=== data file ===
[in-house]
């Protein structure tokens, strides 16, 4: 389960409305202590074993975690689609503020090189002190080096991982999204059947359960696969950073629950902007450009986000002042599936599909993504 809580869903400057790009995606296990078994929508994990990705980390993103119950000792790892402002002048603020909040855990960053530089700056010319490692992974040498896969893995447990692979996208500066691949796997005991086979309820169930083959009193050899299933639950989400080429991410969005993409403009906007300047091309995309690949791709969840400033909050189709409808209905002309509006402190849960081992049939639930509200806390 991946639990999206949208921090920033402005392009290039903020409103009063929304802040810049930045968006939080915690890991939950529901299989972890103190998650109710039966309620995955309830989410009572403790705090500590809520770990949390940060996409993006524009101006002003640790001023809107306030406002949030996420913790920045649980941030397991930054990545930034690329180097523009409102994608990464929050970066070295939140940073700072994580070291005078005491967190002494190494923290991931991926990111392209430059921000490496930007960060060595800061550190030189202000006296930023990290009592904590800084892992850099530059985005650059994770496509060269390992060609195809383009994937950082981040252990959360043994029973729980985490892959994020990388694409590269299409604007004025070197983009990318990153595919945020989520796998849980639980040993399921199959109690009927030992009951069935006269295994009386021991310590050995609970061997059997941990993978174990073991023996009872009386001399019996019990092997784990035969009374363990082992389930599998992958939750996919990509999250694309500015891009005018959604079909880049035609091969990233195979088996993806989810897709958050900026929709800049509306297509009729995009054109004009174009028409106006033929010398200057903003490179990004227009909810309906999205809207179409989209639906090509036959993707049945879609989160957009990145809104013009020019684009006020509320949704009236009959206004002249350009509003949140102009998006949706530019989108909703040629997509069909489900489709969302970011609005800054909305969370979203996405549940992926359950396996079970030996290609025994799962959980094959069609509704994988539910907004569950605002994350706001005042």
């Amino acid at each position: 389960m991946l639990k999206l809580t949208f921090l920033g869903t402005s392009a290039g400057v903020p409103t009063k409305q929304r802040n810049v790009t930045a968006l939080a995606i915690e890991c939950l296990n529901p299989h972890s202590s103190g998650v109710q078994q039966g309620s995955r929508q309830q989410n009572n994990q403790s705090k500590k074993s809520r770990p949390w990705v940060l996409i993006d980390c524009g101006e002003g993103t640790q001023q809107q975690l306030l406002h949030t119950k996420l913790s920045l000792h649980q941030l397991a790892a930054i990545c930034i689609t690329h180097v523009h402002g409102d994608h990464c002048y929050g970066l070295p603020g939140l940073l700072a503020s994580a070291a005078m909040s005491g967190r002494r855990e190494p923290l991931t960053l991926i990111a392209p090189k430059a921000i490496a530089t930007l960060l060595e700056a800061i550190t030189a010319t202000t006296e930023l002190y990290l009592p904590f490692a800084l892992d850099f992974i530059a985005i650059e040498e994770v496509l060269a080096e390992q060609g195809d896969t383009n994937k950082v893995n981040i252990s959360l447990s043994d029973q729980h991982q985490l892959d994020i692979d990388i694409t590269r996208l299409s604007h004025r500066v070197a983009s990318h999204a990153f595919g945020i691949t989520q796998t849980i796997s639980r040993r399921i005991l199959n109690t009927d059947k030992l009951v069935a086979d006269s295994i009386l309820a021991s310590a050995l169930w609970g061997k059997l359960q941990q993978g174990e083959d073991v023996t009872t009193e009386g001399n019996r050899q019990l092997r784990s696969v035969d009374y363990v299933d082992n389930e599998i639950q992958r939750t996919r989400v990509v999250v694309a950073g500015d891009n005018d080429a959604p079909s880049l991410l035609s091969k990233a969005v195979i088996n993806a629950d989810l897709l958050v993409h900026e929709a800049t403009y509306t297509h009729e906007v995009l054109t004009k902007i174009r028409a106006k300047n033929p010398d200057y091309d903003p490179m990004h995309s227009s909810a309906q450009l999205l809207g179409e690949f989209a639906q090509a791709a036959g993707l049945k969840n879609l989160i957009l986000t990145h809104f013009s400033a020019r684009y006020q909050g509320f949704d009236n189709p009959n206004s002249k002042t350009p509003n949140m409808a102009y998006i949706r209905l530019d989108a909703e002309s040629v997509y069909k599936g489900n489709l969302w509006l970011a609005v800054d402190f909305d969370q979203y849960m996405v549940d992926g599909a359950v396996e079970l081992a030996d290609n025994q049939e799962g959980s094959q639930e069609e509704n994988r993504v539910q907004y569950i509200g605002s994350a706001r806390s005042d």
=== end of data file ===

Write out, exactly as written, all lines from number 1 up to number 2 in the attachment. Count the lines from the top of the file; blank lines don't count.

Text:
[in-house]
């Protein structure tokens, strides 16, 4: 389960409305202590074993975690689609503020090189002190080096991982999204059947359960696969950073629950902007450009986000002042599936599909993504 809580869903400057790009995606296990078994929508994990990705980390993103119950000792790892402002002048603020909040855990960053530089700056010319490692992974040498896969893995447990692979996208500066691949796997005991086979309820169930083959009193050899299933639950989400080429991410969005993409403009906007300047091309995309690949791709969840400033909050189709409808209905002309509006402190849960081992049939639930509200806390 991946639990999206949208921090920033402005392009290039903020409103009063929304802040810049930045968006939080915690890991939950529901299989972890103190998650109710039966309620995955309830989410009572403790705090500590809520770990949390940060996409993006524009101006002003640790001023809107306030406002949030996420913790920045649980941030397991930054990545930034690329180097523009409102994608990464929050970066070295939140940073700072994580070291005078005491967190002494190494923290991931991926990111392209430059921000490496930007960060060595800061550190030189202000006296930023990290009592904590800084892992850099530059985005650059994770496509060269390992060609195809383009994937950082981040252990959360043994029973729980985490892959994020990388694409590269299409604007004025070197983009990318990153595919945020989520796998849980639980040993399921199959109690009927030992009951069935006269295994009386021991310590050995609970061997059997941990993978174990073991023996009872009386001399019996019990092997784990035969009374363990082992389930599998992958939750996919990509999250694309500015891009005018959604079909880049035609091969990233195979088996993806989810897709958050900026929709800049509306297509009729995009054109004009174009028409106006033929010398200057903003490179990004227009909810309906999205809207179409989209639906090509036959993707049945879609989160957009990145809104013009020019684009006020509320949704009236009959206004002249350009509003949140102009998006949706530019989108909703040629997509069909489900489709969302970011609005800054909305969370979203996405549940992926359950396996079970030996290609025994799962959980094959069609509704994988539910907004569950605002994350706001005042």